What Were Those Mysterious Craft?

ISGP section: UFO press reports index

The Washington Post
January 19, 1979

By Ward Sinclair and Art Harris
Washington post Staff writers

During two weeks in 1975, a string of the nation's supersensitive nuclear missile launch sites and bomber bases were visited by unidentified, low-flying and elusive objects, according to Defense Department reports.

The sightings, made visually and on radar by air and ground crews and sabotage-alert forces, occurred at installations in Montana, Michigan and Maine, and led to extensive but unsuccessful Air Force attempts to track and detain the objects.

Air Force and Defense Department records variously describe the objects as helicopters, aircraft, unknown entities and brightly lighted, fast-moving vehicles that hovered over nuclear weapons storage areas and evaded all pursuit efforts.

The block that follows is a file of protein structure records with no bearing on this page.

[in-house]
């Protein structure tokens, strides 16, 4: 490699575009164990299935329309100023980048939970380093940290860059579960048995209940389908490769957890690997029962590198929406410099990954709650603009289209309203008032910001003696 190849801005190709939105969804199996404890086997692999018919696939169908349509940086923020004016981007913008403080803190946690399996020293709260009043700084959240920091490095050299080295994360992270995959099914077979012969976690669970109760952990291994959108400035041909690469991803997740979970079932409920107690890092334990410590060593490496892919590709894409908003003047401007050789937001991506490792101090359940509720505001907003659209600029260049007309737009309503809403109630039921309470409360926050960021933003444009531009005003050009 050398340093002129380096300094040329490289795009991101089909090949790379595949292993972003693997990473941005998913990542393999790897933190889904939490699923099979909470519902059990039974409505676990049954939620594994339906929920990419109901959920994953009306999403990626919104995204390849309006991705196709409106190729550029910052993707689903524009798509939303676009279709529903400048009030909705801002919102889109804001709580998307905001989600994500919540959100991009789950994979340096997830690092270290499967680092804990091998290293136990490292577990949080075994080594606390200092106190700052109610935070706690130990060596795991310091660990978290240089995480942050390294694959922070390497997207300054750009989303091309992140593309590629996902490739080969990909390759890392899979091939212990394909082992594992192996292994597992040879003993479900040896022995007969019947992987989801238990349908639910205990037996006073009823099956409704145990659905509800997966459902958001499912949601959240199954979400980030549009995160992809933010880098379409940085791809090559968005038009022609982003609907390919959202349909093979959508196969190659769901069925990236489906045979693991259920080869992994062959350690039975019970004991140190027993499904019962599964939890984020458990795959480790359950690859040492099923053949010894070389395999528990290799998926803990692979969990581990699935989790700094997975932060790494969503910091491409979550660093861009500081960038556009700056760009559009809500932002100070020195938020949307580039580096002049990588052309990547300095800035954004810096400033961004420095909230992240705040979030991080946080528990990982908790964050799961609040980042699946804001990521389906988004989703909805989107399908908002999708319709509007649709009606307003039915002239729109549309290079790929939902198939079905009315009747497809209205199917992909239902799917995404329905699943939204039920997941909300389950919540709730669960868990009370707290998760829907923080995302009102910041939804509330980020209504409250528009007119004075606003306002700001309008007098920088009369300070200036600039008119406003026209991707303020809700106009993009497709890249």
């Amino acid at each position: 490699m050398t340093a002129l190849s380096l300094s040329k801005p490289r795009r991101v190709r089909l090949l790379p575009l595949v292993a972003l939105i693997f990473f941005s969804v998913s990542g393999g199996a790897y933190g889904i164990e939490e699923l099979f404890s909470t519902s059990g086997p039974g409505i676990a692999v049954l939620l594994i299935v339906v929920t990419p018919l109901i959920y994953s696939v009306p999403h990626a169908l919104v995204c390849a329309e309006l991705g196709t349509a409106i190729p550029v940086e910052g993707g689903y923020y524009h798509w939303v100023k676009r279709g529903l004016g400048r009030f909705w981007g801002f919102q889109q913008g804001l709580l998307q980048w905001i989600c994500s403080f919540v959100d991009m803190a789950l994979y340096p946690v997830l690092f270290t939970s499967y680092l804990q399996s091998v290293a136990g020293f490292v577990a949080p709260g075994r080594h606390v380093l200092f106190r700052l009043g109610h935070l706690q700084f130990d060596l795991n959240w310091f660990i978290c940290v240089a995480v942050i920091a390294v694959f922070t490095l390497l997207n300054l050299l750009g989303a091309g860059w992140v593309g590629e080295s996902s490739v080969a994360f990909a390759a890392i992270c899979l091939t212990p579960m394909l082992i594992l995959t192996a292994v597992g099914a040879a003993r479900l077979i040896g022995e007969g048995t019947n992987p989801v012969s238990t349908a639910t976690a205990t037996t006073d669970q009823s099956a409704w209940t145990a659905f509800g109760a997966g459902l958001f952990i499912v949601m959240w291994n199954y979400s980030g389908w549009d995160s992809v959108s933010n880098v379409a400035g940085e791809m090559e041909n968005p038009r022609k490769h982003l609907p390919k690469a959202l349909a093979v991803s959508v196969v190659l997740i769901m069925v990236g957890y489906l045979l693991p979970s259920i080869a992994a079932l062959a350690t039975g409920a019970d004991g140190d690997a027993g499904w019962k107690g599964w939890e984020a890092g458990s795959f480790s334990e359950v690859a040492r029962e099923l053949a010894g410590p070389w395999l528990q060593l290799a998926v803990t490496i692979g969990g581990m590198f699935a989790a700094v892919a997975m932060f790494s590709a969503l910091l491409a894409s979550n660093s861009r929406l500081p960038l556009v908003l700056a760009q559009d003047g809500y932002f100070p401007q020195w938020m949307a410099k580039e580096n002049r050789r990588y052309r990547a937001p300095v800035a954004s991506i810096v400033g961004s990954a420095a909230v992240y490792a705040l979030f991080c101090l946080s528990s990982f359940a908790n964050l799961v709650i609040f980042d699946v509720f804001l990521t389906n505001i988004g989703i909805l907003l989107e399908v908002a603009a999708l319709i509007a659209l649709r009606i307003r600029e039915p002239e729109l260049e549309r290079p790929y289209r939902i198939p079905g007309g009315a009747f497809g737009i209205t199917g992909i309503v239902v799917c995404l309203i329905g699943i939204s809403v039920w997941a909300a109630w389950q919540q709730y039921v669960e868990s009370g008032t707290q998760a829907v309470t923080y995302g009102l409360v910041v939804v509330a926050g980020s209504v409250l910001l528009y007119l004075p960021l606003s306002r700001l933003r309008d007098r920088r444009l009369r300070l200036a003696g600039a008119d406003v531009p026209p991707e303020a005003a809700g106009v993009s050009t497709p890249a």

In several instances, after base security had been penetrated, the Air Force sent fighter planes and air-borne command planes aloft to carry on the unsuccessful pursuit. The records do not indicate if the fighters fired on the intruders.

The documents also give no indication that the airspace incursions provoked much more than local command concern.

But a Nov. 11, 1975, directive from the office of the secretary of the Air Force instructed public information staffers to avoid linking the scattered sightings unless specifically asked.

An Air Force press officer who deals with UFO inquiries said he could have no comment yesterday on questions about general security and military responses related to the rash of sightings at strategic installations in 1975.

The Defense Department position, cited in that memo and reiterated yesterday by a departmental spokesman, is that formal investigation of unidentified flying objects (UFOs) ended in 1969 and that there were no plans for renewed Air Force investigation.

Yet another Air Force intelligence report indicated extensive interest in a 1976 incident over Iran, when two Iranian Air Force F4 Phantom fighter planes were scrambled to encounter a brightly lighted object in the skies near Tehran.